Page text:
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Today I wore the medal as I went to recite the mourner’s’ kaddish in my his memory, in a local shul nearby. Then I wore it to a special performance  – James Lecesne’s astounding one man play about the life and death of a gay teen struggling for dignity. This preview was presented for The Trevor Project national youth counsel – offering LGBT teens a hot-line and lifeline to keep on believing that it will get better and that they should be loved exactly as they are.  I wore it to remind myself and others that there are reasons to hold on to hope.

Those (few, this IS NYC) who asked about the medal were told about its story and held my hand, a meaning making moment in the middle of our lives.

In an article published this weekend in a North Carolina newspaper, just ahead of Holocaust Commemoration Day that falls this year on April 16, this question caught my eye:

“Will the Holocaust still matter at a time when widespread killing around the world has become old news?”

Every day brings horror stories of recent atrocities around the world. Rwanda and Darfur, Yarmuk or Yazd are just a few names of unspeakable genocides and inhumane realities – some happening right now. Anti semitic attacks and domestic abuse, terrorism and gun violence are just more horrors on the never-ending list of human-made evil.

So why still focus on what happened to our people 70 years ago? Menachem Rosensaft, son of survivors, lawyer, community leader and editor of From the Ashes, a recent book containing the stories of 88 children and grandchildren of survivors – myself included, has a reply: “The Nazi death camps, Rosensaft said, which necessitated the complicity of industries, governments and millions of ordinary people, remain “symbols for the potential of evil.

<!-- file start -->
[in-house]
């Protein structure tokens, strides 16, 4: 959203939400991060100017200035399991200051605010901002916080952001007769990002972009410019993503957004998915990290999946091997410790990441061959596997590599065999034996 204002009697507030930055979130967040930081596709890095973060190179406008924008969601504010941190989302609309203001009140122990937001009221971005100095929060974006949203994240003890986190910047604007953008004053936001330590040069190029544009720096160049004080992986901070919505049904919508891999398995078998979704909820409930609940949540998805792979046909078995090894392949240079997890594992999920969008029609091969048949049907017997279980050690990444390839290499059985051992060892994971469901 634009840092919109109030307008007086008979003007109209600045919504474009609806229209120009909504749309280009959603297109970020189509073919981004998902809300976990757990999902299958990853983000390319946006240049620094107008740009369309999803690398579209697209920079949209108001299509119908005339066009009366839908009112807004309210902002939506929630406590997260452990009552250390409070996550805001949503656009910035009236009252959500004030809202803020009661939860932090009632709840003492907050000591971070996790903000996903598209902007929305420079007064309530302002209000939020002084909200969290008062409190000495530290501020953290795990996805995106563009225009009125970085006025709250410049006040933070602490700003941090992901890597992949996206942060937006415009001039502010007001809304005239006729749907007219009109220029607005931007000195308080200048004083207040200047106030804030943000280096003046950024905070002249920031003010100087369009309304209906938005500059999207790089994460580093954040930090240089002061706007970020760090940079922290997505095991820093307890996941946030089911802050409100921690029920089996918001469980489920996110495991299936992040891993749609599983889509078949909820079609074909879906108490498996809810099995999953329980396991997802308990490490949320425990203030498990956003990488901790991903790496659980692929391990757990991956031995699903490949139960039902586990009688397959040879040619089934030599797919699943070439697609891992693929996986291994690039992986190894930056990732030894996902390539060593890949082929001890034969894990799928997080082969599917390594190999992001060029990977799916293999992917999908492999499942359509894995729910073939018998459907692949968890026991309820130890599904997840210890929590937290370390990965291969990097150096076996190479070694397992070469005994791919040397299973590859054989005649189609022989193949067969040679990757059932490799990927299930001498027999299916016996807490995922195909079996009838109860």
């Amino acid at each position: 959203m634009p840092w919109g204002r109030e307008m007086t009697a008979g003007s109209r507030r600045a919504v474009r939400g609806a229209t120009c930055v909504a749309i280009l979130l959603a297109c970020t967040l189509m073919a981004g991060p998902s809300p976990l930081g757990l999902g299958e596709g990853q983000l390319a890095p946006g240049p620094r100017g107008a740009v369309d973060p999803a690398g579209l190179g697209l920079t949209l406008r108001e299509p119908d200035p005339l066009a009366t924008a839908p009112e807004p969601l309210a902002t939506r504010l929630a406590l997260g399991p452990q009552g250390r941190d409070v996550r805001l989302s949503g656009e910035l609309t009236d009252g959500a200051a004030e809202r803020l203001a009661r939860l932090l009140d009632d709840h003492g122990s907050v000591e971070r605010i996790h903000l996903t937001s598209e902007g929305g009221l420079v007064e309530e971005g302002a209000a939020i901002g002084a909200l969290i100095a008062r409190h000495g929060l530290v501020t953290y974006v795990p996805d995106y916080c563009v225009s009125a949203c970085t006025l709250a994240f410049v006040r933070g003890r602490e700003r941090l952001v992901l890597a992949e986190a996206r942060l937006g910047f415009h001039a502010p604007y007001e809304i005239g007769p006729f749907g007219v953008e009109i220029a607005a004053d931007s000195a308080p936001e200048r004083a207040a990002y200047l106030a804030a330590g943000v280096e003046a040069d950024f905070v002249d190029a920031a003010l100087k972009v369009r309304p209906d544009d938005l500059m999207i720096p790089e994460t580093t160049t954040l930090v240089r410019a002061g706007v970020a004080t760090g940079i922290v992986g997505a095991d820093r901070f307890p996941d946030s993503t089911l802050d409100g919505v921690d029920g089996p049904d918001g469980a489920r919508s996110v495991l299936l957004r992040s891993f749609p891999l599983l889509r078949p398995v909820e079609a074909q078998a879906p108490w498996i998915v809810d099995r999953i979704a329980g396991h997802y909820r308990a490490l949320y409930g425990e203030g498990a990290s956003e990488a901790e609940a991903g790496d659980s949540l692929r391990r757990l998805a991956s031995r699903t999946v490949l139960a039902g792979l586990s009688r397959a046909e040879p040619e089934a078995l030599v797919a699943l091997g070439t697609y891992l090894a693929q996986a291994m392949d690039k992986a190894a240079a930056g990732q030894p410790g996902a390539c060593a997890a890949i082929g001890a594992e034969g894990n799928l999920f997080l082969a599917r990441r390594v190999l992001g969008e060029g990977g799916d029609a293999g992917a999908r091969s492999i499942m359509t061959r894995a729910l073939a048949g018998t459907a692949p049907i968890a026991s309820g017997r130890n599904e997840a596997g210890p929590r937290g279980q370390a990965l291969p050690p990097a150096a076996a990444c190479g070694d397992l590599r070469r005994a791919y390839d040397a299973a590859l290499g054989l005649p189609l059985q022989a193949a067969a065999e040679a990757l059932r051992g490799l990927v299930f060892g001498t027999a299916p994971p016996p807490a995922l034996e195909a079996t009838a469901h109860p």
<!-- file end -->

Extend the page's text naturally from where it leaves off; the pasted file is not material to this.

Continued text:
Equally true, he said, is that the survivors of those camps – and their children and grandchildren – are also symbols. The hope, he said, is that they will continue to inspire the world, especially today’s victims.

“It would have been extremely easy in 1945 for Holocaust survivors to give up on the world,” Rosensaft said. “Instead, within weeks or months of liberation, they returned to life with a vengeance.” Read the entire article in the Charlotte Observer  

 

On April 16th, at Temple Emanu-El’s Skirball Center in NYC,  I will have the honor of joining Menachem and a few other distinguished writers and local leaders, all children and grandchildren of survivors, to keep the legacy alive. Who knows, I may again wear my father’s medal in his honor.

 

On this day I pause to hope that all memories live on as in us as blessings, tools salvages from our histories to make our world a better place – for all.

 

 

3:15PM Why Counting Omer on Holocaust Memorial Day is My Small Act of Defiance